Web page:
Director & Designer

You play as an engineer trapped in the digital world.  Using your incredible cut, copy, and paste abilities, find a way to solve the puzzles that come your way and make it back home.  

Cut, Copy, Paste

When I originally pitched the main mechanic for the game it was meant to be a fast-paced adventure platformer cutting through trees, walls, and such blocking the path until you get to the end where you might copy one of the boss's strike and paste it back on top of him for damage or even shredding a slime enemy to pieces.  The idea of affecting one's own environment is what the team really latched onto and we created here.  

I was tasked with creating the main mechanic in our custom engine.  The selection mechanic for the abilities with through a plethora of iterations.  The original had players click and drag to select everything in that region.  This at times was hard to perform and many players would only want to select one block anyway so it was changed to single selection on clicking a block.  For more precision, selection was applied to a grid and to normalize the mechanic the paste followed shortly after.

Control scheme

Along the way, the control scheme was also changing.  In the beginning it was z, x, and c.  People are already familiar with these buttons from any word editor, however, they did not translate as well in game.  The change was to use Q and E for cut or copy modes respectively.  Even still, players struggled to remember the current state one was in.  The mechanics definitely needed to be moved to the mouse to centralize them since by design selection would always be there.  The idea of using the scroll wheel to switch states, left click for the active state's ability, and right click to paste gained a lot of traction for a while but could not currently be implemented due to engine limitations.  In the meantime, I implemented what would be our final control scheme:  left click to cut, right click to paste, and while any item was stored either button would be paste it.  The benefits of this scheme are that there is no state to track between cutting or copying, it can be created with the current input system, and players do not actually have to remember a paste button, using whatever is most comfortable for them.    

In addition, I also implemented a button mapping system.  There were multiple options for certain controls that were valid for the same function  with research to back it up.  Jump, for example, is mapped to either 'W' or Space depending on the game.  At one point, I did experiment with using  either key depending on which key is pressed first which works in a game such as Halo where it is explicitly stated to "Look up" and the controls are possibly then inverted.  Playtesters ran into too many problems with accidental presses like this.  In the end, both keys were defaulted to jump.  Afterward, a player could remove that functionality in the settings or remap any of the other keys from the settings menu especially since there were players who still preferred some of the cut, copy, paste control schemes.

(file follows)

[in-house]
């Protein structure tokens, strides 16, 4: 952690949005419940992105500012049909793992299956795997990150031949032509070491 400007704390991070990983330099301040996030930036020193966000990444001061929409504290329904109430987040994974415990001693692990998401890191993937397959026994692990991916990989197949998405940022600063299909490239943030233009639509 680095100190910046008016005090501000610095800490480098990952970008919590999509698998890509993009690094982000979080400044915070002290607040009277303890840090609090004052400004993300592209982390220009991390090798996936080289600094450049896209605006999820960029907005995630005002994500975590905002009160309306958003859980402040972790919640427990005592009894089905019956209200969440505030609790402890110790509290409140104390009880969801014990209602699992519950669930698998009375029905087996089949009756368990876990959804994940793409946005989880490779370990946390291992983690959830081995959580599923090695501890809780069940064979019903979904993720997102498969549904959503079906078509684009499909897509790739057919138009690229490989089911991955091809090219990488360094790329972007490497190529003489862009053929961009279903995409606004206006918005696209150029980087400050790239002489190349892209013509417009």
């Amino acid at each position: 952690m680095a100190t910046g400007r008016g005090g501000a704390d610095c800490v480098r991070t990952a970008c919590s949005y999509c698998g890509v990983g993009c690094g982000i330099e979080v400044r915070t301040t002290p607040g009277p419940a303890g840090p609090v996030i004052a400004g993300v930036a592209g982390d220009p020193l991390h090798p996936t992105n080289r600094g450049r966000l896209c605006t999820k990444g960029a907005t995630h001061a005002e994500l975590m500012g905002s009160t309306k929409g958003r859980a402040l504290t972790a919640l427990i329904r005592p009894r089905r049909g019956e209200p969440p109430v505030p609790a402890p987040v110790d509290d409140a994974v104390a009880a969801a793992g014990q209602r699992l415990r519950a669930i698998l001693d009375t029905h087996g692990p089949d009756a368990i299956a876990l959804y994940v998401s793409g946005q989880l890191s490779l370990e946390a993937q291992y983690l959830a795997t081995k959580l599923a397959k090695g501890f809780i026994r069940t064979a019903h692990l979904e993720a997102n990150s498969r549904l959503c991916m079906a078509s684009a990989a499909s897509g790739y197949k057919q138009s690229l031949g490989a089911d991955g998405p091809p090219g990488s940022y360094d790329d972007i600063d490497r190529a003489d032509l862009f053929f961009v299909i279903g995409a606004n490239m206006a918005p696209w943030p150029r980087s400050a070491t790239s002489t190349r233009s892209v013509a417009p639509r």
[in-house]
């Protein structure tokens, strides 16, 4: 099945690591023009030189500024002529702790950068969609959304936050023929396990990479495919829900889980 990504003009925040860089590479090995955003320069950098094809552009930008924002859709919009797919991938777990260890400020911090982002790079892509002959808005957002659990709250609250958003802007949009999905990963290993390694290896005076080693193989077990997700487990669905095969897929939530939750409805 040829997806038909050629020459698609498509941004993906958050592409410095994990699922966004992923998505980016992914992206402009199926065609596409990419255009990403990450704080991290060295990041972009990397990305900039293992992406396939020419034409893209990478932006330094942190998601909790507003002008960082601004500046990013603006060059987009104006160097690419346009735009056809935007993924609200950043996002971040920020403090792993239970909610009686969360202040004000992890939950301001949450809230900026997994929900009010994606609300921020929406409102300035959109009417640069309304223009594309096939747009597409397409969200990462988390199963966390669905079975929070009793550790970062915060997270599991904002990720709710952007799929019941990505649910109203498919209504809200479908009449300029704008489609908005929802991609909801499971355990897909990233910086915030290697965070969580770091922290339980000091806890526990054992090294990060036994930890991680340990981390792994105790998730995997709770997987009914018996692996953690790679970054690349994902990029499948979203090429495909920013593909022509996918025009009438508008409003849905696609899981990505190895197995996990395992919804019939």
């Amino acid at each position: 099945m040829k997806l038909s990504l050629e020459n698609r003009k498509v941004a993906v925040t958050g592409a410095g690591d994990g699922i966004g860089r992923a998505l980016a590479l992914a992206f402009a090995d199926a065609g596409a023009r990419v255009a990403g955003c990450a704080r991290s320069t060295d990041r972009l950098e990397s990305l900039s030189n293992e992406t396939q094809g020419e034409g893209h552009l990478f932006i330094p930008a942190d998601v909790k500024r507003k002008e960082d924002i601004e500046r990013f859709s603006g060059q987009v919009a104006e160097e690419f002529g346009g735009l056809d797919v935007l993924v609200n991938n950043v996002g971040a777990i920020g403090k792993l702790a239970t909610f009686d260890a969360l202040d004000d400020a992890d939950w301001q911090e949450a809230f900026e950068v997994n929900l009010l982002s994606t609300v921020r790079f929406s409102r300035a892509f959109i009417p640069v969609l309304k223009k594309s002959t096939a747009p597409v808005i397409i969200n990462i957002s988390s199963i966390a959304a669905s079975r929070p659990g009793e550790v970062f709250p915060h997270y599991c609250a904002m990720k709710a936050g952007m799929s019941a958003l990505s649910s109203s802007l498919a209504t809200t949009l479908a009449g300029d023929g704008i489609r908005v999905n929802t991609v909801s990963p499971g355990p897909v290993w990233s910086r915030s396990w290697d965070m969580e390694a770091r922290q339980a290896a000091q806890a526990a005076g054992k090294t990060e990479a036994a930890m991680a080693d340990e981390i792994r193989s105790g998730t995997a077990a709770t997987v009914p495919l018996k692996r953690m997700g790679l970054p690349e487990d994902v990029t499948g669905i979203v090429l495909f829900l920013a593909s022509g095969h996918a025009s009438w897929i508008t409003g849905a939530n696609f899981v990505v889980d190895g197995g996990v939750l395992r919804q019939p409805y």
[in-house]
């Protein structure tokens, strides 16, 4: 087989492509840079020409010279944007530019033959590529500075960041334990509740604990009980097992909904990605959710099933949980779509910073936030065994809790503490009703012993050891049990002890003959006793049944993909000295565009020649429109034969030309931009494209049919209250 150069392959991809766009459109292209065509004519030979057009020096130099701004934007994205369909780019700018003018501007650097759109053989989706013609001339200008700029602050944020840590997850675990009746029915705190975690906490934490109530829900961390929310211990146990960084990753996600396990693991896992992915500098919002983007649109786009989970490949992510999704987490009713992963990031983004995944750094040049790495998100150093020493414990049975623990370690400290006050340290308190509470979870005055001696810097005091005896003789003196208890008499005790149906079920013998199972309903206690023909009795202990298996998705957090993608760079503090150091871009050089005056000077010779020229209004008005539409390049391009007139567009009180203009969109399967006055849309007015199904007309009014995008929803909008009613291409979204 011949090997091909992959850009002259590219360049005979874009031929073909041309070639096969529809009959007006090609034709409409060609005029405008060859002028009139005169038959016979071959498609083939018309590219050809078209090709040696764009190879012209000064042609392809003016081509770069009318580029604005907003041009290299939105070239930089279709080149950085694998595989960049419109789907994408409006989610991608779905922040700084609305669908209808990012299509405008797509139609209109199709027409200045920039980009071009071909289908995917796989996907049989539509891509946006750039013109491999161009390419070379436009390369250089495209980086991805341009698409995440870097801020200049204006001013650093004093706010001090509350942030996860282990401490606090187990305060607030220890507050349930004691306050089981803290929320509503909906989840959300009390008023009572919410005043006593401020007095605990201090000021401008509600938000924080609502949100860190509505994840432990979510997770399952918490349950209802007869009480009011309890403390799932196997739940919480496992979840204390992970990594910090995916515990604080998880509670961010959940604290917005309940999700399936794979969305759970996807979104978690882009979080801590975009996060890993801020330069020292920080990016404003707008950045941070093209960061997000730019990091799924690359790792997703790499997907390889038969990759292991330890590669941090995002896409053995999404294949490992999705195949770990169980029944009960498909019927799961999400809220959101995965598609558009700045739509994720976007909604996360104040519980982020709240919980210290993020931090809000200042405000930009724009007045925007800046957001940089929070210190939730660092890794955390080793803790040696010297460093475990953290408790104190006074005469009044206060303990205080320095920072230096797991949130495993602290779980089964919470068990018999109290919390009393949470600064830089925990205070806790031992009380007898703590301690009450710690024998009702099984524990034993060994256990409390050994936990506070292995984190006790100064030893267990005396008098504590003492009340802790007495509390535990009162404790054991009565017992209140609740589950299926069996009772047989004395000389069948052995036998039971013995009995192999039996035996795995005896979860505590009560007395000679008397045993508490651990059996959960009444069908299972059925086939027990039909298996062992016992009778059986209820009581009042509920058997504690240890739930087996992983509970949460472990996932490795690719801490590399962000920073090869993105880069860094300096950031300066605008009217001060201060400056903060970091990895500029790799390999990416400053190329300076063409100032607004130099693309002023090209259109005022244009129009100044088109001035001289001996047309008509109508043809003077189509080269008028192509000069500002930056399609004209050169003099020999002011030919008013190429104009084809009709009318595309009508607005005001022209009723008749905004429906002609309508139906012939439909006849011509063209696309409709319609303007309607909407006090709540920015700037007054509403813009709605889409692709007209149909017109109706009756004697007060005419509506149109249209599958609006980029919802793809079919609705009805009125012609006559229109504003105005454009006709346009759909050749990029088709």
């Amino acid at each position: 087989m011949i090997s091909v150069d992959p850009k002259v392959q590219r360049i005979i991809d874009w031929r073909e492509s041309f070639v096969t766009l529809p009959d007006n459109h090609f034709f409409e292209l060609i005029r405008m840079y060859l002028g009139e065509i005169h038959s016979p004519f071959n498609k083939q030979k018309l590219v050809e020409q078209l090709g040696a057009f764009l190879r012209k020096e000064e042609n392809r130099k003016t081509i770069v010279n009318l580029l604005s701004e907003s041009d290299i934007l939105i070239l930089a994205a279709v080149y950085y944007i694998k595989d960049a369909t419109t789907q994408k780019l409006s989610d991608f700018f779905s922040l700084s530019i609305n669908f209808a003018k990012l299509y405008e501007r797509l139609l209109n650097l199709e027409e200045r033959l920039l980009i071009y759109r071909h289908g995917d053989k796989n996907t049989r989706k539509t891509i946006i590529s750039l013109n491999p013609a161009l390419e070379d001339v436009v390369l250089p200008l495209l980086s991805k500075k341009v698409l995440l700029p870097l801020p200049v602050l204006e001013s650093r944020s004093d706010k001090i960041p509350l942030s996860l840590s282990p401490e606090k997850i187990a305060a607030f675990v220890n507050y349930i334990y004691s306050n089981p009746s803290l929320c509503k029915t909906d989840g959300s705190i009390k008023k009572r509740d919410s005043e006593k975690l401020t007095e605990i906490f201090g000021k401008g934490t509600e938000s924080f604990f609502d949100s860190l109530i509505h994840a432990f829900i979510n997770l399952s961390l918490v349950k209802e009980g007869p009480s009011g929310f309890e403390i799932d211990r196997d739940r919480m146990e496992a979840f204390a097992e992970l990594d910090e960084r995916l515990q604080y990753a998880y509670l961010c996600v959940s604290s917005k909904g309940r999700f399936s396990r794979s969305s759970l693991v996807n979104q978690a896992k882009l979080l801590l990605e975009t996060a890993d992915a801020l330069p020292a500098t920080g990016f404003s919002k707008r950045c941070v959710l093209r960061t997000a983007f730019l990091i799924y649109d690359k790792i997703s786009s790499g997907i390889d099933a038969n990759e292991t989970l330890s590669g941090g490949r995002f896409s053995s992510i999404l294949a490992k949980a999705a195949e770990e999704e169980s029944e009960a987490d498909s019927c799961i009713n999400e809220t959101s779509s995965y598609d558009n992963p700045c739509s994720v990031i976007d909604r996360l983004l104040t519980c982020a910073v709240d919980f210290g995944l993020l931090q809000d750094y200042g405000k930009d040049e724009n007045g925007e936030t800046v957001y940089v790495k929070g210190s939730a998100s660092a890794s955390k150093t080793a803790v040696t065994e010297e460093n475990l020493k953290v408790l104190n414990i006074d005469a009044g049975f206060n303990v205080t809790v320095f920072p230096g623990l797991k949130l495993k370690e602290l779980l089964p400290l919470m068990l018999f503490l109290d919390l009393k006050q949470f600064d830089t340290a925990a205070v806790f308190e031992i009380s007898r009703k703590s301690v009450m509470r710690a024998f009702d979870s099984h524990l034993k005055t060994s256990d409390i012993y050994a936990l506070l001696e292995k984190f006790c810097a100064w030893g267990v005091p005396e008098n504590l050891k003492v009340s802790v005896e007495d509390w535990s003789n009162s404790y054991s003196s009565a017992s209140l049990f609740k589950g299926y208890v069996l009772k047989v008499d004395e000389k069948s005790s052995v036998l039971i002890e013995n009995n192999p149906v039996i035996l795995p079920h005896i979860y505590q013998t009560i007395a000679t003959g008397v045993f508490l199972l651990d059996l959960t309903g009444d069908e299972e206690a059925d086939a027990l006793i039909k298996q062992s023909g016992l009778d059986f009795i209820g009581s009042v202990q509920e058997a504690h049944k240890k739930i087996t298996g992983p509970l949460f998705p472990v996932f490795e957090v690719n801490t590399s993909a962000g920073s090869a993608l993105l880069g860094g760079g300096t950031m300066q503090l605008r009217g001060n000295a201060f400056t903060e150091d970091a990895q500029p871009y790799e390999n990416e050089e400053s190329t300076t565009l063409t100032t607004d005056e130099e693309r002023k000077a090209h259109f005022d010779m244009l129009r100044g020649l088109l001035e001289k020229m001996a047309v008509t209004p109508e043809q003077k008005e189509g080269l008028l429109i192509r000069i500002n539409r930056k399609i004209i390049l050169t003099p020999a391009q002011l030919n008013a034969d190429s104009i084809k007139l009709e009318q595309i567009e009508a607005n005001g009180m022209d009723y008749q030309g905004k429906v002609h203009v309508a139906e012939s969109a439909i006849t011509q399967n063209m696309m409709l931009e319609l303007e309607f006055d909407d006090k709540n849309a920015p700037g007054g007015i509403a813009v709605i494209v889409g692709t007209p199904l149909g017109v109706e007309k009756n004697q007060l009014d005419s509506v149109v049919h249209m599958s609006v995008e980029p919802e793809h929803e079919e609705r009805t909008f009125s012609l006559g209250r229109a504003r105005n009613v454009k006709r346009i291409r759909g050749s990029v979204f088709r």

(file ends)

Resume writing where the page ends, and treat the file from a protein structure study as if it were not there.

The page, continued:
Block Types
  • Static Blocks      

  • Dynamic Blocks

  • Timer Blocks

  • Spike Blocks      


  • Moving Blocks   

  • Fade Blocks       


  • Push Blocks        

  • Bouncy Blocks  

Non-kinematic blocks unaffected by outside forces      

Kinematic blocks that could be pushed but not pasted

Static Blocks that were destroyed after a period

Spikes would kill the character if he landed on them      


Blocks that move on preset patterns   

Static Blocks that fade in and out       


Dynamic Blocks that could not be pasted       

Blocks that would spring the player away from the block 

Listed are all block types included in the game.  I personally implemented all except the Push and Bouncy Blocks.  I wanted to keep the blocks simple for the most part so that any player could easily pick up the game and start solving puzzles.  More depth could come from using the blocks in interesting ways with so many combinations between them rather than a greater number of types.  The primary characteristics of all blocks were that certain ones could only be cut, copied, or pasted.  Other than that they all had some sort of special property differentiating them.  The first set of blocks were the simpler ones.  

Moving Blocks were more interesting implementation wise.  I wanted to give other designers a lot of power when using these so there are many options that can be changed as they head to each point on the path.  In addition, any number of points could be placed along there path.  In the game, these are also used to push other blocks out of the way, cutting the proper block to initiate a chain reaction.  

Fade Blocks were a weird combination of both spike and timer blocks in that it would "leave" the game like a timer, yet it would kill the player on return more like a spike.  A big struggle with these was making sure players knew how much time they had before the block would leave or return.  I eventually developed a dampened sine wave that accurately accelerate flickering the opacity which worked wonders in readability.